There is no such thing as a minor drug crimes charge. Even possession of a small amount of marijuana can trigger the full force of the Texas and federal criminal justice systems. Yet for the average person, it may not be obvious what the distinction is between a local drug charge in Collin County, Texas, and a federal crime.
Federal vs. State Drug Offenses
Controlled substances like marijuana, cocaine, and heroin are illegal to manufacture, distribute, or possess under both Texas and federal law. Simple possession cases are usually prosecuted at the state level. Depending on the actual amount of narcotics in a suspect’s possession, he or she may be charged with the more significant offense of possession with intent to distribute.
As a general rule, federal penalties for drug crimes are harsher than similar state offenses. For example, a person caught with less than two ounces of marijuana faces a criminal penalty of up to 180 days in jail under Texas law, but a similar charge under federal law could lead to a prison sentence of one year. In Federal court, sentencing is ordinarily accomplished by following the discretionary United States Sentencing Guidelines. The guidelines are not mandatory, though in most cases Federal courts do impose a “Guidelines” sentence. The U.S. Sentencing guidelines generally provide for penalties more severe than that of a similar state case.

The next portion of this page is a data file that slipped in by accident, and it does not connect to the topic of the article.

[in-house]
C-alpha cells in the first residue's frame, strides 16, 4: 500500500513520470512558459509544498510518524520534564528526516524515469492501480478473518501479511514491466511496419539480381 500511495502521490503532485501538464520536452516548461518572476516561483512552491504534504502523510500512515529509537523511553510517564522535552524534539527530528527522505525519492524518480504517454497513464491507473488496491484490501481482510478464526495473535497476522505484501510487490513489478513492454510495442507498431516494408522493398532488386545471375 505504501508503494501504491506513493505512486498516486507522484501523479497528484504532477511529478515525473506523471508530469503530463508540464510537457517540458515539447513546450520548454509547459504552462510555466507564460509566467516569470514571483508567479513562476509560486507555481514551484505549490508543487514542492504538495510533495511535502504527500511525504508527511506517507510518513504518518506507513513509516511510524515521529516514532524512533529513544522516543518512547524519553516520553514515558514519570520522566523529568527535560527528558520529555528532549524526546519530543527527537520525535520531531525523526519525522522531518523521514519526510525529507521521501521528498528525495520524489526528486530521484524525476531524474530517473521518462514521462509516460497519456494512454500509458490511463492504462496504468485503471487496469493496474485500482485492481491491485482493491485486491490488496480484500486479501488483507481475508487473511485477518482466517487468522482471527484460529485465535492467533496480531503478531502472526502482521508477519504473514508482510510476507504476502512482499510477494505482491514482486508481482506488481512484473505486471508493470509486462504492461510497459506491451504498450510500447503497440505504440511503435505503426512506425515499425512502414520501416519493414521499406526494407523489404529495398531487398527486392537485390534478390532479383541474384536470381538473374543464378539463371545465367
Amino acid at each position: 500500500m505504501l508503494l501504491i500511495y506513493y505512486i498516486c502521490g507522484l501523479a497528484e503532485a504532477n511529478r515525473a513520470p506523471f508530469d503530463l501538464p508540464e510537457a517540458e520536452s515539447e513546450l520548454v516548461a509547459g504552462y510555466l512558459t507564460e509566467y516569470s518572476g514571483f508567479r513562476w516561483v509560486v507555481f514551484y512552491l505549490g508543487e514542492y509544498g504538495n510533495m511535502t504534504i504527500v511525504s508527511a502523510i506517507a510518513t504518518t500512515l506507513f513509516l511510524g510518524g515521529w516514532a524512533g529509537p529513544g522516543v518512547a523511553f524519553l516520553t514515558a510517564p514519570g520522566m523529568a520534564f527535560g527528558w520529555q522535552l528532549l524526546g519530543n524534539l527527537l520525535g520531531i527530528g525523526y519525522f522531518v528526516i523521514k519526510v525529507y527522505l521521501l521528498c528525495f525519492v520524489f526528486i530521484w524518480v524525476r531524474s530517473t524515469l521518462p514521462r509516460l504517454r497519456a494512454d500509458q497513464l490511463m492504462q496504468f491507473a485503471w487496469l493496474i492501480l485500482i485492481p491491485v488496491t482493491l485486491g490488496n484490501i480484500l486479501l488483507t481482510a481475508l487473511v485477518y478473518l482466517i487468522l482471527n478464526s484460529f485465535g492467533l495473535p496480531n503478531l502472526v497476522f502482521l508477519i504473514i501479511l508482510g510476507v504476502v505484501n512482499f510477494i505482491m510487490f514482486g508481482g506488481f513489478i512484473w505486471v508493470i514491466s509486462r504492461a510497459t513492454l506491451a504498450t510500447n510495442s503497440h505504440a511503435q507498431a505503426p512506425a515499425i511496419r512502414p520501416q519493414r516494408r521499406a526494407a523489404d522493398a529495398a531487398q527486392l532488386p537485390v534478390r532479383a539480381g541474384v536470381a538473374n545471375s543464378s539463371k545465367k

Who Makes the Arrest?
Most drug arrests are made by local police. But local police frequently work with federal law enforcement agents from the Drug Enforcement Administration and the Federal Bureau of Investigation. If your arrest involves a federal agent, there is a good chance your case will be referred to a federal prosecutor. Similarly, if you are arrested on federal land—say a national park—even a simple possession charge may be handled at the federal level.
Drug Trafficking and Conspiracy in Collin County
Federal law enforcement is primarily concerned with identifying and stopping the movement of drugs across state and international borders. So if a drug offense involves crossing state lines that is likely to trigger a federal prosecution. Indeed, most federal drug prosecutions involve some form of “drug trafficking” or conspiracy. Along those lines, if someone facing federal drug trafficking charge names another person as an accomplice, that person will likely face federal prosecution as well.
Can You Get a Federal Charge Kicked Back to State Court?
It is up to Texas and federal prosecutors how to charge someone with a drug crime. In many cases, state prosecutors will refer a drug case to the U.S. Attorney’s office to take advantage of the stricter federal sentencing laws. Unfortunately, the accused has no remedy in such a situation. There is no way to “appeal” or challenge a local prosecutor’s decision to defer to federal authorities.
That does not mean, however, that your case is hopeless. Whether you face drug charges in state or federal court, a Collin County criminal defense attorney can help ensure the government respects your rights. Contact the offices of Rosenthal & Wadas, PLLC, if you need to speak with a Collin County federal drug lawyer today.